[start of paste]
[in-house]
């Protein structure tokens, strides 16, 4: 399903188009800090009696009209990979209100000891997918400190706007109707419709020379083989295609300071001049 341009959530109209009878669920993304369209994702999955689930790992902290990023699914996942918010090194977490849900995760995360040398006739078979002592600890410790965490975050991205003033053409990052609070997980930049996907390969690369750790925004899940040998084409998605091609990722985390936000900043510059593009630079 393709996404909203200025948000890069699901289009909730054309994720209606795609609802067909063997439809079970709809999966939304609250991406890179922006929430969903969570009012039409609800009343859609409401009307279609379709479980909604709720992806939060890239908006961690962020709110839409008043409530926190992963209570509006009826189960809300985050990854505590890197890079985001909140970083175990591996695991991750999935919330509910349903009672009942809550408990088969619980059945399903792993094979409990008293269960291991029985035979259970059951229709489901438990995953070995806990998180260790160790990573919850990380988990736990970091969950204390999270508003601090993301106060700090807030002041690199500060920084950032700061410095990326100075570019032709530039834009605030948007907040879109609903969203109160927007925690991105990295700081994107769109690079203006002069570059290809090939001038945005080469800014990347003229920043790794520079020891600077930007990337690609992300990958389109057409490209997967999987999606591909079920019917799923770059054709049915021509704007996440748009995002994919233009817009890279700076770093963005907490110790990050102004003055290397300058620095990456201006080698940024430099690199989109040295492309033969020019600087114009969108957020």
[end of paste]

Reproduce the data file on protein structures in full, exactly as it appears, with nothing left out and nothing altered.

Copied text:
[in-house]
């Protein structure tokens, strides 16, 4: 399903188009800090009696009209990979209100000891997918400190706007109707419709020379083989295609300071001049 341009959530109209009878669920993304369209994702999955689930790992902290990023699914996942918010090194977490849900995760995360040398006739078979002592600890410790965490975050991205003033053409990052609070997980930049996907390969690369750790925004899940040998084409998605091609990722985390936000900043510059593009630079 393709996404909203200025948000890069699901289009909730054309994720209606795609609802067909063997439809079970709809999966939304609250991406890179922006929430969903969570009012039409609800009343859609409401009307279609379709479980909604709720992806939060890239908006961690962020709110839409008043409530926190992963209570509006009826189960809300985050990854505590890197890079985001909140970083175990591996695991991750999935919330509910349903009672009942809550408990088969619980059945399903792993094979409990008293269960291991029985035979259970059951229709489901438990995953070995806990998180260790160790990573919850990380988990736990970091969950204390999270508003601090993301106060700090807030002041690199500060920084950032700061410095990326100075570019032709530039834009605030948007907040879109609903969203109160927007925690991105990295700081994107769109690079203006002069570059290809090939001038945005080469800014990347003229920043790794520079020891600077930007990337690609992300990958389109057409490209997967999987999606591909079920019917799923770059054709049915021509704007996440748009995002994919233009817009890279700076770093963005907490110790990050102004003055290397300058620095990456201006080698940024430099690199989109040295492309033969020019600087114009969108957020």